My Brothers Keeper, Audio CDs
The Battle to Defend Messianic Judaism
To Whom Shall We Go, Audio Volume 3
"I have prayed for you, that your faith may not fail; and you, when once you have turned again, strengthen your brothers." —Luke 22:32
My Brother's Keeper includes audio recordings of three sessions from the First Fruits of Zion conference To Whom Shall We Go? Examining Objections to Yeshua. In these sessions, Boaz Michael and D. Thomas Lancaster discuss the process that leads Messianic believers to question the Gospel and ultimately deny Messiah through a conversion to mainstream Judaism.
The same questions that originally led us to reconsider traditional Christian expression and embrace Messianic Judaism place us in jeopardy of completely denying Yeshua. What causes Messianic believers to falter in their convictions about Messiah? My Brother's Keeper takes an honest look at anti-missionary material and the theological and social pressures that conspire to lead our brothers and sisters away from the light of the Master. Solid material with solid answers to difficult questions. Not for the theologically weak of heart!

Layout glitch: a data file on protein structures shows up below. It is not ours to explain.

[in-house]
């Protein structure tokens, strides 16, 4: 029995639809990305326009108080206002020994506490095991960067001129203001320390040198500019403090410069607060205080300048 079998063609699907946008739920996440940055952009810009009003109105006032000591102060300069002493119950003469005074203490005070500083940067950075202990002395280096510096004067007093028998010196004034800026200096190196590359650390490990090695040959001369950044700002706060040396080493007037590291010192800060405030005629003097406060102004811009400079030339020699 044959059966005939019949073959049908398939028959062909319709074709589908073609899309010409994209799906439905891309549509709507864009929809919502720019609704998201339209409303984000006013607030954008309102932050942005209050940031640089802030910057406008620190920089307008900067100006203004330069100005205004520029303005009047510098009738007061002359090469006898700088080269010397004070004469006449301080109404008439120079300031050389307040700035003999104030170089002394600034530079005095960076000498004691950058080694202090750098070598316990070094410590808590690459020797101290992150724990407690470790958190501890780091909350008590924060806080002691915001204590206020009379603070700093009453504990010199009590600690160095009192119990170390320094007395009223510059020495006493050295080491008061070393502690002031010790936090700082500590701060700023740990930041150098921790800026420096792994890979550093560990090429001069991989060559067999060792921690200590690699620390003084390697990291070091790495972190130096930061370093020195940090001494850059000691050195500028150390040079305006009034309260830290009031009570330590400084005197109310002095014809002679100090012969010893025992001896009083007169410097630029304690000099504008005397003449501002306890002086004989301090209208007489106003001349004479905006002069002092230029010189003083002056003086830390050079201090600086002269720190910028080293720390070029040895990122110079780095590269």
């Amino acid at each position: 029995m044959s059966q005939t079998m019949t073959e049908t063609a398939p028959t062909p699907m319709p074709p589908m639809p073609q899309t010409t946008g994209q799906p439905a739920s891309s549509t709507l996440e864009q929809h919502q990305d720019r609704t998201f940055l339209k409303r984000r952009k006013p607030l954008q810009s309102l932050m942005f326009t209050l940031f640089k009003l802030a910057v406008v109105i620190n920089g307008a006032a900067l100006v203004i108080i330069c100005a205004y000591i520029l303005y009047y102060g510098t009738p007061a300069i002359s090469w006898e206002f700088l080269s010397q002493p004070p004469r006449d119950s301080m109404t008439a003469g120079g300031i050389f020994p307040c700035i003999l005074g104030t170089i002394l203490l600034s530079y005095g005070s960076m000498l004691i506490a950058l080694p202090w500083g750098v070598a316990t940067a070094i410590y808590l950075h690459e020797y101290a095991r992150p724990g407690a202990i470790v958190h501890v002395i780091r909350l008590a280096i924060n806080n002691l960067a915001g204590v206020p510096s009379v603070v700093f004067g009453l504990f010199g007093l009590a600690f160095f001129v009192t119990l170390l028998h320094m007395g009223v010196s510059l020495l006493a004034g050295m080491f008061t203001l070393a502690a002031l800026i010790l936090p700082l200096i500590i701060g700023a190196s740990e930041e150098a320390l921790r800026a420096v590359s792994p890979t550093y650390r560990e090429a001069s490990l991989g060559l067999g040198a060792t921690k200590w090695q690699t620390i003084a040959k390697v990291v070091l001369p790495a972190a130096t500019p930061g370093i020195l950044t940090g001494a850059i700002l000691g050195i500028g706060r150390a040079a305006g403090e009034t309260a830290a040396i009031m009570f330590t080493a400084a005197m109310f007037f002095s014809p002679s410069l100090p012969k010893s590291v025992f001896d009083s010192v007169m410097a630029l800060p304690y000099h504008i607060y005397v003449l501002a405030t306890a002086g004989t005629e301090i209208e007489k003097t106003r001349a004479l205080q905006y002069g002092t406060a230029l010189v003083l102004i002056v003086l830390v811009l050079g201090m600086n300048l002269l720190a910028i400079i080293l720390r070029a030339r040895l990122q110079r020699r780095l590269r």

Three sessions on three CDs
My Brother's Keeper: Boaz Michael discusses how we are responsible to defend our Master. To do so, we need to take our studies a step further and look at the Gospel a bit deeper. This session sets the pace for serious study as we examine the purpose and need for apologetic studies in the Messianic movement.
Biblical Battleground: For nearly two thousand years, Christians and Jews have argued over several key passages about Messiah, such as Isaiah 53, Psalm 22, Daniel 9 and many others. Can Yeshua be proven to be Messiah from within the Hebrew Scriptures or not? D. Thomas Lancaster discusses the biblical battleground of Messianic prophecy.
The Missed Mitzvah: Judaism upholds the Torah but stumbles over Yeshua. Why is He such an impediment? Do we really need Yeshua if we have the covenant of Torah? D. Thomas Lancaster teaches us why belief in Yeshua is not merely an option—it is a Torah commandment.